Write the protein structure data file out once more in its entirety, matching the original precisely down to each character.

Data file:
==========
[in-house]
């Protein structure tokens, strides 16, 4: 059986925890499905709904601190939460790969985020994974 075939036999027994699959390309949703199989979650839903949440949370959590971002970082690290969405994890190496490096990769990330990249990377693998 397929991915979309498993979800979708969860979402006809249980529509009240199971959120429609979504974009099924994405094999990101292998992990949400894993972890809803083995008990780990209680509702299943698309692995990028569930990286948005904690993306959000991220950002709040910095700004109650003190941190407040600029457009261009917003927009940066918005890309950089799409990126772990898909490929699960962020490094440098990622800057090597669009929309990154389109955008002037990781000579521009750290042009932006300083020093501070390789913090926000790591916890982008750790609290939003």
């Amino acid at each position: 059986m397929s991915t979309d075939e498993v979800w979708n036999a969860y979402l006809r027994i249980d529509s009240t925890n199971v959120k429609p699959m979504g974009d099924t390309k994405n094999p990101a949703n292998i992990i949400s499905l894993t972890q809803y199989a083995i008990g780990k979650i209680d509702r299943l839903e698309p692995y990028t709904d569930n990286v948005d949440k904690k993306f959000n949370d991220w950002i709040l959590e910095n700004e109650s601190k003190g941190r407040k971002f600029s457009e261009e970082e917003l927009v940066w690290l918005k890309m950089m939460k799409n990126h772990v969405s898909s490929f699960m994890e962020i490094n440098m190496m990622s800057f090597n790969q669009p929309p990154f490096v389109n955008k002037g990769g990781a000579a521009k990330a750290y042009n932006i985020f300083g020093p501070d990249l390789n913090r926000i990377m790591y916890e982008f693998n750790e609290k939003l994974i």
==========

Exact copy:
[in-house]
């Protein structure tokens, strides 16, 4: 059986925890499905709904601190939460790969985020994974 075939036999027994699959390309949703199989979650839903949440949370959590971002970082690290969405994890190496490096990769990330990249990377693998 397929991915979309498993979800979708969860979402006809249980529509009240199971959120429609979504974009099924994405094999990101292998992990949400894993972890809803083995008990780990209680509702299943698309692995990028569930990286948005904690993306959000991220950002709040910095700004109650003190941190407040600029457009261009917003927009940066918005890309950089799409990126772990898909490929699960962020490094440098990622800057090597669009929309990154389109955008002037990781000579521009750290042009932006300083020093501070390789913090926000790591916890982008750790609290939003």
């Amino acid at each position: 059986m397929s991915t979309d075939e498993v979800w979708n036999a969860y979402l006809r027994i249980d529509s009240t925890n199971v959120k429609p699959m979504g974009d099924t390309k994405n094999p990101a949703n292998i992990i949400s499905l894993t972890q809803y199989a083995i008990g780990k979650i209680d509702r299943l839903e698309p692995y990028t709904d569930n990286v948005d949440k904690k993306f959000n949370d991220w950002i709040l959590e910095n700004e109650s601190k003190g941190r407040k971002f600029s457009e261009e970082e917003l927009v940066w690290l918005k890309m950089m939460k799409n990126h772990v969405s898909s490929f699960m994890e962020i490094n440098m190496m990622s800057f090597n790969q669009p929309p990154f490096v389109n955008k002037g990769g990781a000579a521009k990330a750290y042009n932006i985020f300083g020093p501070d990249l390789n913090r926000i990377m790591y916890e982008f693998n750790e609290k939003l994974i």